People have been using natural objects, such as tree stumps, rocks and moss, as furniture since the beginning of human civilisation. Archaeological research shows that from around 30,000 years ago, people began constructing and carving their own furniture, using wood, stone, and animal bones. Early furniture from this period is known from artwork such as a Venus figurine found in Russia, depicting the goddess on a throne. The first surviving extant furniture is in the homes of Skara Brae in Scotland, and includes cupboards, dressers and beds all constructed from stone. Complex construction techniques such as joinery began in the early dynastic period of ancient Egypt. This era saw constructed wooden pieces, including stools and tables, sometimes decorated with valuable metals or ivory. The evolution of furniture design continued in ancient Greece and ancient Rome, with thrones being commonplace as well as the klinai, multipurpose couches used for relaxing, eating, and sleeping. The furniture of the Middle Ages was usually heavy, oak, and ornamented. Furniture design expanded during the Italian Renaissance of the fourteenth and fifteenth century. The seventeenth century, in both Southern and Northern Europe, was characterized by opulent, often gilded Baroque designs. The nineteenth century is usually defined by revival styles. The first three-quarters of the twentieth century are often seen as the march towards Modernism. One unique outgrowth of post-modern furniture design is a return to natural shapes and textures.
The English word furniture is derived from the French word fourniture, the noun form of fournir, which means to supply or provide. Thus fourniture in French means supplies or provisions. The English usage, referring specifically to household objects, is specific to that language; French and other Latin languages use variants of the word meubles, which derives from Latin mobilia, meaning "moveable goods".
The practice of using natural objects as rudimentary pieces of furniture likely dates to the beginning of human civilisation. Early humans are likely to have used tree stumps as seats, rocks as rudimentary tables, and mossy areas for sleeping. During the late palaeolithic or early neolithic period, from around 30,000 years ago, people began constructing and carving their own furniture, using wood, stone and animal bones. The earliest evidence for the existence of constructed furniture is a Venus figurine found at the Gagarino site in Russia, which depicts the goddess in a sitting position, on a throne. A similar statue of a Mother Goddess was found in Catal Huyuk in Turkey, dating to between 6000 and 5500 BC. The inclusion of such a seat in the figurines implies that these were already common artefacts of that age.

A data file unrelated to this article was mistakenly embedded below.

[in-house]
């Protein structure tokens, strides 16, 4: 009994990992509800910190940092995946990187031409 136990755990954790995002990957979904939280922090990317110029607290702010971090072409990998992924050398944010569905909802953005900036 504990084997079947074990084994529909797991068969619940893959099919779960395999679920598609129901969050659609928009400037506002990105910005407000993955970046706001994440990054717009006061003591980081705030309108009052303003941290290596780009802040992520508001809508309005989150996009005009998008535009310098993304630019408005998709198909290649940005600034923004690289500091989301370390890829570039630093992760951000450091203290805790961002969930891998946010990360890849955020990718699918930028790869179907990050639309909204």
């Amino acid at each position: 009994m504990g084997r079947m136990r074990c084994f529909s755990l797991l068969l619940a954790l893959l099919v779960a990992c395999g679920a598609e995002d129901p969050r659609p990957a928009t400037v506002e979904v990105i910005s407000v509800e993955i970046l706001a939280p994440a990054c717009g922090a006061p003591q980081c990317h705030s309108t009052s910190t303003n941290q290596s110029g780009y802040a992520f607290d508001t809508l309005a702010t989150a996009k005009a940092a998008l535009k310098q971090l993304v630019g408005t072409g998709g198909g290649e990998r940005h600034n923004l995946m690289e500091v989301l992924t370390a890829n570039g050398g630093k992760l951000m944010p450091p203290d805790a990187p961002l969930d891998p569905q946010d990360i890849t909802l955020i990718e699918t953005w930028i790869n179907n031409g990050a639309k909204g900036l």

A range of unique stone furniture has been excavated in Skara Brae, a Neolithic village in Orkney, Scotland. The site dates from 3100–2500 BC and due to a shortage of wood in Orkney, the people of Skara Brae were forced to build with stone, a readily available material that could be worked easily and turned into items for use within the household. Each house shows a high degree of sophistication and was equipped with an extensive assortment of stone furniture, ranging from cupboards, dressers and beds to shelves, stone seats, and limpet tanks. The stone dresser was regarded as the most important as it symbolically faces the entrance in each house and is therefore the first item seen when entering, perhaps displaying symbolic objects, including decorative artwork such as several Neolithic Carved Stone Balls also found at the site.
Ancient furniture has been excavated from the 8th-century BC Phrygian tumulus, the Midas Mound, in Gordion, Turkey. Pieces found here include tables and inlaid serving stands. There are also surviving works from the 9th-8th-century BC Assyrian palace of Nimrud. The earliest surviving carpet, the Pazyryk Carpet was discovered in a frozen tomb in Siberia and has been dated between the 6th and 3rd century BC.